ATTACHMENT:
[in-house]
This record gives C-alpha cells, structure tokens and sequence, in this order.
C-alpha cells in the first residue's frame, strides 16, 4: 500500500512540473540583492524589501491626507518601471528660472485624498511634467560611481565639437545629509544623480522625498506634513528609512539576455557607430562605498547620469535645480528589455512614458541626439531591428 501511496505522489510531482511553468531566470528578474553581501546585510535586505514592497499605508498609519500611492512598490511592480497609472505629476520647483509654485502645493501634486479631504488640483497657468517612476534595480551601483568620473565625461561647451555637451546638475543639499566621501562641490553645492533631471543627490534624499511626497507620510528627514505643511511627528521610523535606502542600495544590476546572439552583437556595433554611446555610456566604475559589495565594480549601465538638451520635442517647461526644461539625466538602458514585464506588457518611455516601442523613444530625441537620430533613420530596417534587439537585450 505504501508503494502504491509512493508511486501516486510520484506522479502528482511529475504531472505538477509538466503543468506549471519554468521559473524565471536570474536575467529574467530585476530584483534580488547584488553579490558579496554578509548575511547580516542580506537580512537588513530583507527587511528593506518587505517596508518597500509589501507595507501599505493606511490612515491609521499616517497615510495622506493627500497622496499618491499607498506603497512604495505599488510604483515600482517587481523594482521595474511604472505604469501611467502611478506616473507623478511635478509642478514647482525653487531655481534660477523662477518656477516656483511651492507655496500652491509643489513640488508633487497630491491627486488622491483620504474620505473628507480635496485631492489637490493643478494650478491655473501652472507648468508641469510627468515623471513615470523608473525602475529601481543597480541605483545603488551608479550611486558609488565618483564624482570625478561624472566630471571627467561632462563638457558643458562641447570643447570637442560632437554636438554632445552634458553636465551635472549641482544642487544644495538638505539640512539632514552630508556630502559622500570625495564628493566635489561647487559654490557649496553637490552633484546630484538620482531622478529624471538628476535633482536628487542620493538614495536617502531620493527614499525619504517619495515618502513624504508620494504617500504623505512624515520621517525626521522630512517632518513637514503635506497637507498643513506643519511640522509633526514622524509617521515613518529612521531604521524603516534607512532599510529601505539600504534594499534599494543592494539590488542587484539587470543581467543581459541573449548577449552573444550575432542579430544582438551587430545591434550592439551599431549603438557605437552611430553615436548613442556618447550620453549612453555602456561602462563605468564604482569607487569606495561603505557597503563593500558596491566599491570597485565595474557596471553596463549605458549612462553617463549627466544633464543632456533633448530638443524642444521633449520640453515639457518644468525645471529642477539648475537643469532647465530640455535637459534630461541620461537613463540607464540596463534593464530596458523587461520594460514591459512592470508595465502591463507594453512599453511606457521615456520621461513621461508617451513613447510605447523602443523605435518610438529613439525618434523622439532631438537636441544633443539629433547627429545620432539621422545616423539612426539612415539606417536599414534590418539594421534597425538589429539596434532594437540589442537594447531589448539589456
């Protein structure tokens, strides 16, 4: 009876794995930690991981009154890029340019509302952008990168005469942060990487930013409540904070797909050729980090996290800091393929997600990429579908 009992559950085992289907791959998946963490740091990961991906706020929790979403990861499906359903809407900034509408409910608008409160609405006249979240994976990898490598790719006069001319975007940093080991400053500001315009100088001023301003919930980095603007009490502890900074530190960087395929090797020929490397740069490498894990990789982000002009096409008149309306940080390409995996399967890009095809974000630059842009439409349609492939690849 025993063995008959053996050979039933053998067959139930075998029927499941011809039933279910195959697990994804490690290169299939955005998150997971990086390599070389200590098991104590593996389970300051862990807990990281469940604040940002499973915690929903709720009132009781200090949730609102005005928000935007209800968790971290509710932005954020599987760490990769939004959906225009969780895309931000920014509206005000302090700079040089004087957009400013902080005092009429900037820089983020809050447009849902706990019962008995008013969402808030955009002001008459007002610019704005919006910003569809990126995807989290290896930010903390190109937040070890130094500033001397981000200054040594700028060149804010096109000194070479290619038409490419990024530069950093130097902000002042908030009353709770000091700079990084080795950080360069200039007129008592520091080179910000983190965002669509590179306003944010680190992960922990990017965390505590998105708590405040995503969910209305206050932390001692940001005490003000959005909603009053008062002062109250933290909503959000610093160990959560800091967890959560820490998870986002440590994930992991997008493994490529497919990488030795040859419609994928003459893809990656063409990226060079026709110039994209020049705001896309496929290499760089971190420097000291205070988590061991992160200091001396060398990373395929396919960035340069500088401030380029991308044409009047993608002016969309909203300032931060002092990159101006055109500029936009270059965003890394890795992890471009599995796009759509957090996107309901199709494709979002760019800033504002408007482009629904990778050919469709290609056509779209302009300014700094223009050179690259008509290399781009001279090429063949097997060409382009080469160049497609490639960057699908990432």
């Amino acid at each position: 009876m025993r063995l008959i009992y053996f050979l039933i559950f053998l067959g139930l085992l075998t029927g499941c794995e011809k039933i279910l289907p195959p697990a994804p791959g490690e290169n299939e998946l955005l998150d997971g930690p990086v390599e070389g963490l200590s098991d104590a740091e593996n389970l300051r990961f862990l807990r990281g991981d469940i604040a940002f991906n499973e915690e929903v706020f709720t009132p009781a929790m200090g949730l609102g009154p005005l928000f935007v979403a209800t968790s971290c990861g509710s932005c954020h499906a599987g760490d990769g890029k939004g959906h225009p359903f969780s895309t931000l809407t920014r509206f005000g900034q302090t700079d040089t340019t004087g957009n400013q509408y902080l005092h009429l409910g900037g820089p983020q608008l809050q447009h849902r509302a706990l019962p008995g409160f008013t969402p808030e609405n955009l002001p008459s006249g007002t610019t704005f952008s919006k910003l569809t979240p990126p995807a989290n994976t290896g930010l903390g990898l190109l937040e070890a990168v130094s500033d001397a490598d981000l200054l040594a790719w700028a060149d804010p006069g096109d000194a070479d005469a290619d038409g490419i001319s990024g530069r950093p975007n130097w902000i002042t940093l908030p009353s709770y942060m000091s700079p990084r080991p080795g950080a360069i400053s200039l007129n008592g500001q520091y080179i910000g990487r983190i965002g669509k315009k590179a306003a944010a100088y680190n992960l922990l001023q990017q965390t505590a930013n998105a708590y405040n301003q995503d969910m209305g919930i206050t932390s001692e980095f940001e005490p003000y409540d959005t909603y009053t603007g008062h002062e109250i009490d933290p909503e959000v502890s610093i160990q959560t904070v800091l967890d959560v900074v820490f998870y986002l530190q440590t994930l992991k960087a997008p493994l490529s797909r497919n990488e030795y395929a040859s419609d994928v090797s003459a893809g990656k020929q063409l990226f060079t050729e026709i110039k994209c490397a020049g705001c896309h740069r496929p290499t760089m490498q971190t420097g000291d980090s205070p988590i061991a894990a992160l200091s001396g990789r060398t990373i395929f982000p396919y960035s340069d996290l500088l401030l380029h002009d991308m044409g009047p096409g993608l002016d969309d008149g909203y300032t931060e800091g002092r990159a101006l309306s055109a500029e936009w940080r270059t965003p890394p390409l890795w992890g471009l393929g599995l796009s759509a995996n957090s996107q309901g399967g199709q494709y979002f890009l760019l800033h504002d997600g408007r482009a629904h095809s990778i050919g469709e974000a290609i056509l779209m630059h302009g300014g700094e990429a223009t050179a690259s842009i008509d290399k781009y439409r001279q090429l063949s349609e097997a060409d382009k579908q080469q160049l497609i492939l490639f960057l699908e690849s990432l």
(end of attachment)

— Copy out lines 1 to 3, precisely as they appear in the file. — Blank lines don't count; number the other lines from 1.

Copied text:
[in-house]
This record gives C-alpha cells, structure tokens and sequence, in this order.
C-alpha cells in the first residue's frame, strides 16, 4: 500500500512540473540583492524589501491626507518601471528660472485624498511634467560611481565639437545629509544623480522625498506634513528609512539576455557607430562605498547620469535645480528589455512614458541626439531591428 501511496505522489510531482511553468531566470528578474553581501546585510535586505514592497499605508498609519500611492512598490511592480497609472505629476520647483509654485502645493501634486479631504488640483497657468517612476534595480551601483568620473565625461561647451555637451546638475543639499566621501562641490553645492533631471543627490534624499511626497507620510528627514505643511511627528521610523535606502542600495544590476546572439552583437556595433554611446555610456566604475559589495565594480549601465538638451520635442517647461526644461539625466538602458514585464506588457518611455516601442523613444530625441537620430533613420530596417534587439537585450 505504501508503494502504491509512493508511486501516486510520484506522479502528482511529475504531472505538477509538466503543468506549471519554468521559473524565471536570474536575467529574467530585476530584483534580488547584488553579490558579496554578509548575511547580516542580506537580512537588513530583507527587511528593506518587505517596508518597500509589501507595507501599505493606511490612515491609521499616517497615510495622506493627500497622496499618491499607498506603497512604495505599488510604483515600482517587481523594482521595474511604472505604469501611467502611478506616473507623478511635478509642478514647482525653487531655481534660477523662477518656477516656483511651492507655496500652491509643489513640488508633487497630491491627486488622491483620504474620505473628507480635496485631492489637490493643478494650478491655473501652472507648468508641469510627468515623471513615470523608473525602475529601481543597480541605483545603488551608479550611486558609488565618483564624482570625478561624472566630471571627467561632462563638457558643458562641447570643447570637442560632437554636438554632445552634458553636465551635472549641482544642487544644495538638505539640512539632514552630508556630502559622500570625495564628493566635489561647487559654490557649496553637490552633484546630484538620482531622478529624471538628476535633482536628487542620493538614495536617502531620493527614499525619504517619495515618502513624504508620494504617500504623505512624515520621517525626521522630512517632518513637514503635506497637507498643513506643519511640522509633526514622524509617521515613518529612521531604521524603516534607512532599510529601505539600504534594499534599494543592494539590488542587484539587470543581467543581459541573449548577449552573444550575432542579430544582438551587430545591434550592439551599431549603438557605437552611430553615436548613442556618447550620453549612453555602456561602462563605468564604482569607487569606495561603505557597503563593500558596491566599491570597485565595474557596471553596463549605458549612462553617463549627466544633464543632456533633448530638443524642444521633449520640453515639457518644468525645471529642477539648475537643469532647465530640455535637459534630461541620461537613463540607464540596463534593464530596458523587461520594460514591459512592470508595465502591463507594453512599453511606457521615456520621461513621461508617451513613447510605447523602443523605435518610438529613439525618434523622439532631438537636441544633443539629433547627429545620432539621422545616423539612426539612415539606417536599414534590418539594421534597425538589429539596434532594437540589442537594447531589448539589456